bondage sex work pornography
(Image: Adobe)

Also: bad news about that emissions pause, and there’s a beer battle brewing in the top end.

Bound for Van Diemen’s Land

The national lockdown has meant that many Australians, bereft of the sensual touch of another, have needed to delete their browser histories more assiduously than usual, lest their viewing habits become the subject of researchers. 

Just kidding! Researchers don’t need your browsing histories, silly!

They already know what state you live in and what you’ve been watching on Pornhub, and they’ve told The Conversation all about what you’ve been up to.

Australian traffic at the adult site had been rising in line with the imposition of lockdowns, climaxing in March with an unprecedented flow of streaming content.

Unsurprisingly the largest numbers were in the capital cities, with lower rates in the regions where the NBN either is or isn’t operational — for a lot of people that’s a distinction without a difference — and therefore pornography must be acquired the old fashioned, Australian way: by stumbling across a garbage bag of magazines hidden in the bush.

But what’s fascinating is the differences between the capitals. For example, them big city sophisticates in Sydney, Brisbane, Adelaide, Canberra and Perth have a predilection for lesbian-themed viewing, a genre which runs second to Japanese representation in Melbourne.

The real outlier is Hobart, where bondage topped the local searches despite not even scraping into the top 10 of any mainland state. 

And it’s probably just an effect of relatively small numbers leading to outsized results, but who are we to kink shame?

We support your choices, Tasmania, and you’ve been very, very naughty and deserve to be punished.

Here in my car, I feel safest of all…

There have been several positive headlines in recent days about the effect of global lockdowns on carbon emissions, with a major report concluding that the pandemic has happily reduced them by around 17%.

Which is wonderful and would be worthy of celebration, were it not for the fact that this column is deeply committed to stamping out any tiny spark of optimism that dares flare up. 

So: yes, 17% is great and also the estimated amount by which we need to reduce our emissions every single year between now and 2050 to limit the global temperature rise to the already very-not-good 1.5 degrees.

But in any case the researchers estimate that a lot of that drop will be wiped out when the US and China ramp their industries up in the rest of 2020, leaving a less-impressive drop of less than 5% for the year.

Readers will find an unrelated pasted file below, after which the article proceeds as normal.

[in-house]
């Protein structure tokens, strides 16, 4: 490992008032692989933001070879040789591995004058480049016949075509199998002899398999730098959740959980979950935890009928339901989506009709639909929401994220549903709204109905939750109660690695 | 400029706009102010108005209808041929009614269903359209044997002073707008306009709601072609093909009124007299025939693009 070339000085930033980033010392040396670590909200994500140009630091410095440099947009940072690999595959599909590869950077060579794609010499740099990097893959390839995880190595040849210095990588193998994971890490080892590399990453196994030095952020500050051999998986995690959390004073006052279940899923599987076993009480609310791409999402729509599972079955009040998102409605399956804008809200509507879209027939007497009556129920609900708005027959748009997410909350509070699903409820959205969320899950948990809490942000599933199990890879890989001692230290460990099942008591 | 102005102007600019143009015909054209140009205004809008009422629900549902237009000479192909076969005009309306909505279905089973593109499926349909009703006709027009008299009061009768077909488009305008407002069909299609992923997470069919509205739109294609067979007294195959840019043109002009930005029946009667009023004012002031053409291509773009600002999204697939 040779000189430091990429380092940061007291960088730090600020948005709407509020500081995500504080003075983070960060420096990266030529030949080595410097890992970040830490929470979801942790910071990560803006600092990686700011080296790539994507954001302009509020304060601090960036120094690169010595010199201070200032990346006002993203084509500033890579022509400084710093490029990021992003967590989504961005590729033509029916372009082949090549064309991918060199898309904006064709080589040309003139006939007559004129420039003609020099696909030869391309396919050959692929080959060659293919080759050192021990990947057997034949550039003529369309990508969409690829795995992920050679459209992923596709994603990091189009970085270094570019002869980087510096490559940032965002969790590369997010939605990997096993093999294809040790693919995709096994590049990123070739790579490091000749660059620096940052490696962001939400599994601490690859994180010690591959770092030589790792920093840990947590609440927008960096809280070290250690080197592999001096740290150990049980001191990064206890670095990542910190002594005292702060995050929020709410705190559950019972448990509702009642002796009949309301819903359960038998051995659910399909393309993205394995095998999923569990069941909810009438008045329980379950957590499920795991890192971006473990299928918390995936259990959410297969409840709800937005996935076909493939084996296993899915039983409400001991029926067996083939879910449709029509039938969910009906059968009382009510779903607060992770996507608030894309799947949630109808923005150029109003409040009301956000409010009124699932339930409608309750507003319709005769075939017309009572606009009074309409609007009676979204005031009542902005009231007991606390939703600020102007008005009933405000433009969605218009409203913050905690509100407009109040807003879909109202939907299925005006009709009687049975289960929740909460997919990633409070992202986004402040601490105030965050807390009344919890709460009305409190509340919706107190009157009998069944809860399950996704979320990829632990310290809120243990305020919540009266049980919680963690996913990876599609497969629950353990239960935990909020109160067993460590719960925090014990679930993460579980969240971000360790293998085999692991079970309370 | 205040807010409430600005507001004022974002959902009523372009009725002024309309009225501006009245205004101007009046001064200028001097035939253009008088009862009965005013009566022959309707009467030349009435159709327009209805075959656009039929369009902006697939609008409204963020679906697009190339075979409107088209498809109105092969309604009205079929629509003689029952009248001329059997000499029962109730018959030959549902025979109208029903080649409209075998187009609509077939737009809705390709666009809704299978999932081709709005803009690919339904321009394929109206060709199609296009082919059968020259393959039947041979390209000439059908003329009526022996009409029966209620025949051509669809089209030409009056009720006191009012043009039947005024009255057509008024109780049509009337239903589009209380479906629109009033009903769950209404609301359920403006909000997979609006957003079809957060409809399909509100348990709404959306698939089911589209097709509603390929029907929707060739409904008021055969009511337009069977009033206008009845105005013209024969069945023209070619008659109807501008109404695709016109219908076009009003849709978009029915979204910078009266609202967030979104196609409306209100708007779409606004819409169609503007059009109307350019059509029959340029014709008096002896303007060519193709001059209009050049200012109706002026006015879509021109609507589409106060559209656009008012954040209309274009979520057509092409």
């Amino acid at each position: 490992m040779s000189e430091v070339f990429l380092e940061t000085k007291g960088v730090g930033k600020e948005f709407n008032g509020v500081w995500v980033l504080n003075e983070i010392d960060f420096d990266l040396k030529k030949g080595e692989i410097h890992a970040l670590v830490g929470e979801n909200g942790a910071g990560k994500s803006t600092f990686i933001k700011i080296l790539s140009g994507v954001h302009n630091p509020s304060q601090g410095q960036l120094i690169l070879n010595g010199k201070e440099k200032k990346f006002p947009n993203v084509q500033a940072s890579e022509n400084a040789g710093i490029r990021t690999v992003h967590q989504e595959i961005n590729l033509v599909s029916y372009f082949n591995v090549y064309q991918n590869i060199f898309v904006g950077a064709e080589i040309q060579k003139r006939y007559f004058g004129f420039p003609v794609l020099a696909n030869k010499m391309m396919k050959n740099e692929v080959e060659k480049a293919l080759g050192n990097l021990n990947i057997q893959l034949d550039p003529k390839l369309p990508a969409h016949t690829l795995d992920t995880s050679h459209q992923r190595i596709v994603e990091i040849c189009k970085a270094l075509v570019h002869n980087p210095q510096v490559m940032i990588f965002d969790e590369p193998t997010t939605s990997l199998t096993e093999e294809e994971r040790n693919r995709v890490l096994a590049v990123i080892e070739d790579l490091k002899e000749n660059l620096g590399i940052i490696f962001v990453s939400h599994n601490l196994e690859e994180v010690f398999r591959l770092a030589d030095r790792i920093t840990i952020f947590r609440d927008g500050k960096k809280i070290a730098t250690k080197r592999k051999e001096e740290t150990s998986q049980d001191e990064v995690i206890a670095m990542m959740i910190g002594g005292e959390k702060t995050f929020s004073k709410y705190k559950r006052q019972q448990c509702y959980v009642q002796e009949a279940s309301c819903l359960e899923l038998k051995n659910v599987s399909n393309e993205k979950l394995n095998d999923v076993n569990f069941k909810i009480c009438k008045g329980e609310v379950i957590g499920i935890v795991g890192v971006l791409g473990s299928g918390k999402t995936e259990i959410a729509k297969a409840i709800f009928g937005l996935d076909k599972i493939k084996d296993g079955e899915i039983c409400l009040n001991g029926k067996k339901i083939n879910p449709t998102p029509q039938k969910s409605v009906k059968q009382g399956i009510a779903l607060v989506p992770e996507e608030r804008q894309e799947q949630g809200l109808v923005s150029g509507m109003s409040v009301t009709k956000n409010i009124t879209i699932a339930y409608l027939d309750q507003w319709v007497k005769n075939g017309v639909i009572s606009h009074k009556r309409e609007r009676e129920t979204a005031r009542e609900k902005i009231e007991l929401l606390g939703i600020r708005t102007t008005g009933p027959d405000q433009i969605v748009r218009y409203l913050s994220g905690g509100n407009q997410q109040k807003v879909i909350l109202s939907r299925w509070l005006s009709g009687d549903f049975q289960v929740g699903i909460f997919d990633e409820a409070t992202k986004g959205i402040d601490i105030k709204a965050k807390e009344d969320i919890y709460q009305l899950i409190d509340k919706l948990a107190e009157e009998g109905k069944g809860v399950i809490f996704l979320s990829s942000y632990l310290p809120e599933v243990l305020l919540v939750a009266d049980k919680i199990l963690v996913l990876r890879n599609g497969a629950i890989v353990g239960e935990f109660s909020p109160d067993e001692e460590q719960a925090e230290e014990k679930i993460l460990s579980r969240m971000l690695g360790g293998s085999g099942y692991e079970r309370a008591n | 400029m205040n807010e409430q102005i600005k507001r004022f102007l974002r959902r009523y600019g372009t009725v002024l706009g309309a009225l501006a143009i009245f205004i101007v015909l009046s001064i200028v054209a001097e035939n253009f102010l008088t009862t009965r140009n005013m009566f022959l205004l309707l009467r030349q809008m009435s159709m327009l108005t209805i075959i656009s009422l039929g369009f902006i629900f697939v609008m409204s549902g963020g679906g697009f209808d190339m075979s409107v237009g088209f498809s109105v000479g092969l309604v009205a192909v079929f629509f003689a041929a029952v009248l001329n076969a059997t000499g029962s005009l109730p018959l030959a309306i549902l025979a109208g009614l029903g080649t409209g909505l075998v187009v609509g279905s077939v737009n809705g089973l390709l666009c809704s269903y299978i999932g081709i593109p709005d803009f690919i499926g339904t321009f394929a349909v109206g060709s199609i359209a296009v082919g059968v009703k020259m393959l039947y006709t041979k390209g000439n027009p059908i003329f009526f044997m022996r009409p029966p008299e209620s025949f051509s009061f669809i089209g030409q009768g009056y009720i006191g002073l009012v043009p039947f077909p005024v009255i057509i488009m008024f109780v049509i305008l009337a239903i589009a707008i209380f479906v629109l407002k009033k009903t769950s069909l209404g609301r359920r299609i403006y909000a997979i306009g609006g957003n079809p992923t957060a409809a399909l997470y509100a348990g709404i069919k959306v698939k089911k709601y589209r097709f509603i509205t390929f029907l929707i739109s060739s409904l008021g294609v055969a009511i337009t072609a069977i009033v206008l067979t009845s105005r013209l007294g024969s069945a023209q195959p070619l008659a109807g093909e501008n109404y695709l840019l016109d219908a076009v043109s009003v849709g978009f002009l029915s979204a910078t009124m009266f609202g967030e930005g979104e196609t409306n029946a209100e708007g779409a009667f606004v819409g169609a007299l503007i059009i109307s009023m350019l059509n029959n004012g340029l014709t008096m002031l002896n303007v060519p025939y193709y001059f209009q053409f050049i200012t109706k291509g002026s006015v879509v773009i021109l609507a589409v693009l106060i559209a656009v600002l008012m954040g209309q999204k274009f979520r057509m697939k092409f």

But a bigger concern comes from the countries that are starting to ease lockdowns, like China and Germany, where people are returning to work but shunning the perceived filth-risk of public transport in favour of the more isolation-friendly car.

All over the world public transport numbers have taken a massive plunge and are showing little sign of recovering, while car traffic is starting to ease back enough to make the price of petrol start to recover in the US. 

In other words, this temporary slowdown in emissions should be looked at less as a sign of hope and more a pit-stop for bit of a breather ahead of the last desperate sprint to oblivion.

You’re welcome!

Not happy, Dan

After five smash-years of legal shenanigans, on Friday the Northern Territory Civil and Administrative Tribunal (NTCAT) will hear an appeal from the Endeavour Drinks Group, part of Woolworths, which would very much like to open a Dan Murphy’s in the NT.

The company was given the go ahead to appeal the NTCAT’s earlier knockback by the NT Supreme Court earlier this year and this would appear to be uncontroversial, given the brand’s ubiquitous presence throughout the nation, were it not for two fairly important things.

The first: in 2017 the territory government legislated a five year moratorium on takeaway liquor licenses as part of a larger campaign to reduce alcohol-related violence and illness in the top end, and had already brought in floor space limits that would automatically rule out the hanger-like layout of the typical Dan Murphy’s.

And second: the spot the company would very much like to build said Murphy’s upon is within a couple kilometres of three dry indigenous communities: Bagot, Kulaluk and Minmarama Park.

The company — and the territory government that has promised to change whatever laws it has to — says that the NT community is gasping for a Dan Murphy’s to open.

Elders in the affected communities claim that easier access to alcohol will wipe away whatever gains they’ve made in reducing alcohol-related abuse and violence, as well as increase the risks to local culture. 

But you have to admire the tenacity of a company not to let legislation, regulation or the well being of the local community stop them from getting some booze out the door.

See, friends? With a bit of persistence and half a decade of lawyers and politicking, dreams can come true!

Peter Fray

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